- Comparison trades: 2011 Phil Taylor (Browns receive No. 21 for No. 27, No. 70), 2012 Chandler Jones (Patriots receive No. 21 for No. 27, No. 93), 2014 Johnny Manziel (Browns receive No. 22 for No. 26, No. 83)
With Michigan edge Kwity Paye and Georgia edge Azeez Ojulari now off the board, Cleveland makes a move to land the last true blue-chip edge rusher in this class. Phillips is arguably the best edge-rushing prospect of 2021, and if he hadn’t temporarily retired from football following a handful of concussions, odds are he’d be a no-brainer top-10 pick.
Jaelan Phillips was the No. 1 overall prospect and the No. 1 edge rusher prospect in the 2017 college recruiting class, slotting in ahead of Chase Young, who was the No. 2 edge rusher prospect the same year. Of course, high school recruiting rankings aren’t everything, but it shows the type of athlete Phillips is on the football field. After a year off in 2019, he immediately returned to elite form, with his 86.6 grade ranking 14th in the country among all edge rushers with at least 100 snaps.
Phillips finished the season with an 87.6 pass-rush grade and an 83.0 run-defense grade, one of just eight edge rushers to top 80.0 in both marks. Cleveland star edge defender Myles Garrett was the No. 2 overall recruit in the 2014 high school class, trailing only Leonard Fournette. He provides the Browns with absolutely freaky athleticism and pedigree screaming off the edge.
The Colts typically love to trade down, but here they also recoup some of the value they lost in acquiring quarterback Carson Wentz from the Eagles.
New Orleans Saints move from No. 28 to No. 25 (Jacksonville Jaguars) to draft LSU WR Terrace Marshall Jr.
Full trade details:
- Saints Receive: No. 25
- Jaguars Receive: No. 28, No. 105
- Comparison trades: 2016 Paxton Lynch (Broncos receive No. 26 for No. 31, No, 94), 2012 Dont'a Hightower (Patriots receive No. 25 for No. 31, No. 126)
The No. 2 through No. 6 wide receivers on the Saints' roster (Tre’Quan Smith, Marquez Callaway, Deonte Harris, Juwan Johnson and Lil’Jordan Humphrey) have a combined 1,727 receiving yards in their collective careers. Michael Thomas racked up 1,725 receiving yards in 2019 alone.
New Orleans has a few other spots on its roster completely depleted of talent, namely cornerback and linebacker, but Jameis Winston and/or Taysom Hill undoubtedly need help in the receiving group. This is especially true if Hill himself can no longer run routes as much as he has in the past now that his health is of greater importance. In addition to losing free agent wide receiver Emmanuel Sanders to the Bills, New Orleans also lost tight end Jared Cook, making sophomore tight end Adam Trautman the top option going forward.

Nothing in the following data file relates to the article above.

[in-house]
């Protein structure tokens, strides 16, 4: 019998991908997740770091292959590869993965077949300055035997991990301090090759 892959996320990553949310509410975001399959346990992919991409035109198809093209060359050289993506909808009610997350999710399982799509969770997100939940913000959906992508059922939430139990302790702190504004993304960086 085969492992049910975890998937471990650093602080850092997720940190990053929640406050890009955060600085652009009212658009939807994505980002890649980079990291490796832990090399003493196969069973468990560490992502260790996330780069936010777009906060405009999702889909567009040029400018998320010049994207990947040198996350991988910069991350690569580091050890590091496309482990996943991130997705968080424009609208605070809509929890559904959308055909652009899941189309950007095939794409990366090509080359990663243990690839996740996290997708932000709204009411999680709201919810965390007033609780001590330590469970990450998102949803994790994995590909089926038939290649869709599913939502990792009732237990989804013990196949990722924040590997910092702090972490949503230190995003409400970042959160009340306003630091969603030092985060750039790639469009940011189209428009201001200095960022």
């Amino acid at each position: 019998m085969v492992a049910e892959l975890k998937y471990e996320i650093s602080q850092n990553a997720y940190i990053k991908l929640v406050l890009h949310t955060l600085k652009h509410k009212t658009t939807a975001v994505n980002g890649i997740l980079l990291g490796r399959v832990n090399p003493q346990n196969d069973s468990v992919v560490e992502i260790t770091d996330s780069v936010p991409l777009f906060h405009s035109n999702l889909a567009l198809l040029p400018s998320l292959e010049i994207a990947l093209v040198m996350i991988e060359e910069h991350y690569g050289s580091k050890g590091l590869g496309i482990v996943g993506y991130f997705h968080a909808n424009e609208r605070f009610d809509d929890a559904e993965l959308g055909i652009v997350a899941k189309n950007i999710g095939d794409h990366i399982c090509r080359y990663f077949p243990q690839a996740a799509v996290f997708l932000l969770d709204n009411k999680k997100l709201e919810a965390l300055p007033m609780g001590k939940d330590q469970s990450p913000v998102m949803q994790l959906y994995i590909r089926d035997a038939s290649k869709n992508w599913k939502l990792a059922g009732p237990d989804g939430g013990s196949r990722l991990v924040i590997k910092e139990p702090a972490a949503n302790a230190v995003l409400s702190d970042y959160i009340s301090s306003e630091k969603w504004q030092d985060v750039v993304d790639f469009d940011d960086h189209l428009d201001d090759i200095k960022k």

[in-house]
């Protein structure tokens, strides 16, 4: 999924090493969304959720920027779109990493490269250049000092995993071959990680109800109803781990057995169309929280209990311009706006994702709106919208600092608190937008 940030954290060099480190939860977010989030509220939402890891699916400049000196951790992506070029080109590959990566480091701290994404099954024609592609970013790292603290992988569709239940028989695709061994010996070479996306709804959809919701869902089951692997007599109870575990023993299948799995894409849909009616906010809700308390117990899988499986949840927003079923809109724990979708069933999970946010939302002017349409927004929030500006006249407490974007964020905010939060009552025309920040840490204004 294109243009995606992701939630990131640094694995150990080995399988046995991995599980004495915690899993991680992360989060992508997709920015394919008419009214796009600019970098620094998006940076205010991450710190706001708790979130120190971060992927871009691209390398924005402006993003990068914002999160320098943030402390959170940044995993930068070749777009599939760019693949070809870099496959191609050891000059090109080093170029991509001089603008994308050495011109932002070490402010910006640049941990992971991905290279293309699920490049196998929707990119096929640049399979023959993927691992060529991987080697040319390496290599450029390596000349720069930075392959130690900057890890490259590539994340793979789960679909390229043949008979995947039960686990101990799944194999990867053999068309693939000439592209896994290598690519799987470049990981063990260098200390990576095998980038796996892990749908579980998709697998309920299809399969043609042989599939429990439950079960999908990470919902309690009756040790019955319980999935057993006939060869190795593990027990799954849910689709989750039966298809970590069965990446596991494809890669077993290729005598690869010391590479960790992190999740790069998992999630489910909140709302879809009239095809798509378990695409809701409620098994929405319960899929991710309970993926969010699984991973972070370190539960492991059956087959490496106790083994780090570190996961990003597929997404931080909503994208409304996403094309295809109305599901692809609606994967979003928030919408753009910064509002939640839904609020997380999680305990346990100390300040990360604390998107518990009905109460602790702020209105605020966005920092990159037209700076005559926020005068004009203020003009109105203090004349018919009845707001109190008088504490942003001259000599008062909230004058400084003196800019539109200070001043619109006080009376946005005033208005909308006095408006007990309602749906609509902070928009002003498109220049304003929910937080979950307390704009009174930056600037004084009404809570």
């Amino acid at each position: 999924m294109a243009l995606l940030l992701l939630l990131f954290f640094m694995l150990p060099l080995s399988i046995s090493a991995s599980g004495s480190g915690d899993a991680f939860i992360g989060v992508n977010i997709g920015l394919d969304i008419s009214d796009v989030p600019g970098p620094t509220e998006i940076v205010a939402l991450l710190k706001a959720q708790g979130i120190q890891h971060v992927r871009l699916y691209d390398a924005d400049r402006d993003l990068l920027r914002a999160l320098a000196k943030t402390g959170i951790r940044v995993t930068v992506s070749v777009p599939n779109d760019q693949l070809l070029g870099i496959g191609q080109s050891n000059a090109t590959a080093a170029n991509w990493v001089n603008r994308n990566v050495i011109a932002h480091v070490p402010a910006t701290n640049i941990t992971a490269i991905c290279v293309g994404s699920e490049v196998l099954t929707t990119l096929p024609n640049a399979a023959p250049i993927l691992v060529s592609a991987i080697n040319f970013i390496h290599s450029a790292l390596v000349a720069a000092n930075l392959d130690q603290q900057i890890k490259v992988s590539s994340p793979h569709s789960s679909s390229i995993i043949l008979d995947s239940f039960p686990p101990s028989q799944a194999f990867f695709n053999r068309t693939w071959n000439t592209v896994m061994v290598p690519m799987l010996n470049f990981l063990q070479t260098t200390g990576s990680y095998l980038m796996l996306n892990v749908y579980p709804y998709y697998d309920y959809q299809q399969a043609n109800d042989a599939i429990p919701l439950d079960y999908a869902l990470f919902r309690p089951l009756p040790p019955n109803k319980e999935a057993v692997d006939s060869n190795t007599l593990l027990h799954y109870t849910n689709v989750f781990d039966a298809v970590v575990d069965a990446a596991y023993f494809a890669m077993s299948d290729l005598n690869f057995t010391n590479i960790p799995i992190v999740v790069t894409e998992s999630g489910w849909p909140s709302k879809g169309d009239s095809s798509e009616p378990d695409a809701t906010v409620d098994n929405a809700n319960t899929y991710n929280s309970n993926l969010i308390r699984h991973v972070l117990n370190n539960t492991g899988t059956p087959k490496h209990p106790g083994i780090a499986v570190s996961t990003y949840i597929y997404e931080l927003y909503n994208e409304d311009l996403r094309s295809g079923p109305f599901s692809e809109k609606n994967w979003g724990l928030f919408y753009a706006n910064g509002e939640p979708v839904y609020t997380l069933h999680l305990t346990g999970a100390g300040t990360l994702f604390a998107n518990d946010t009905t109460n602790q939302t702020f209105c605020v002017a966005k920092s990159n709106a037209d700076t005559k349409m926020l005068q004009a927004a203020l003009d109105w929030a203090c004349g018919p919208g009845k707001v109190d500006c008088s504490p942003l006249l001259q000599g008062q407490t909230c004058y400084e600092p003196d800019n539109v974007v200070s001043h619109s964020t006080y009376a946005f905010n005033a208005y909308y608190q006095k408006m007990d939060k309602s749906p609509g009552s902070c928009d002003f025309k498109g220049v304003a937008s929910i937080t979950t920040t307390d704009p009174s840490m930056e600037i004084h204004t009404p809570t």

Long story short, a premier pass catcher could go a long way in helping the new-look Saints offense. Luckily for New Orleans, there’s a prospect right in their backyard at LSU who offers similar inside/outside versatility and a big catch radius, much like Thomas: Terrace Marshall Jr.
Among all draft-eligible wide receivers, Marshall’s 83.6 receiving grade in the red zone was the second-best mark in the country last year. Since 2019, he has a 90.1 receiving grade on targets 20-plus yards downfield, making 13 receptions for 477 yards and nine touchdowns. He can produce from any alignment and from any part of the field, and his 4.38-second 40-yard dash at his Pro Day at a height of 6-foot-2 1/2 doesn’t hurt, either.
It’s fair to wonder if the Saints want to continue to be aggressive, but why change now? New Orleans has traded up thirteen times since 2011 while trading down zero times. After earning third-round compensatory picks for quarterback Teddy Bridgewater and Falcons general manager Terry Fontenot, the Saints now have eight draft picks in 2021. They haven’t made eight draft selections since 2015, prioritizing moving up and landing their desired prospect.
Full Mock Draft After Trades
22. Tennessee Titans: Alabama DI Christian Barmore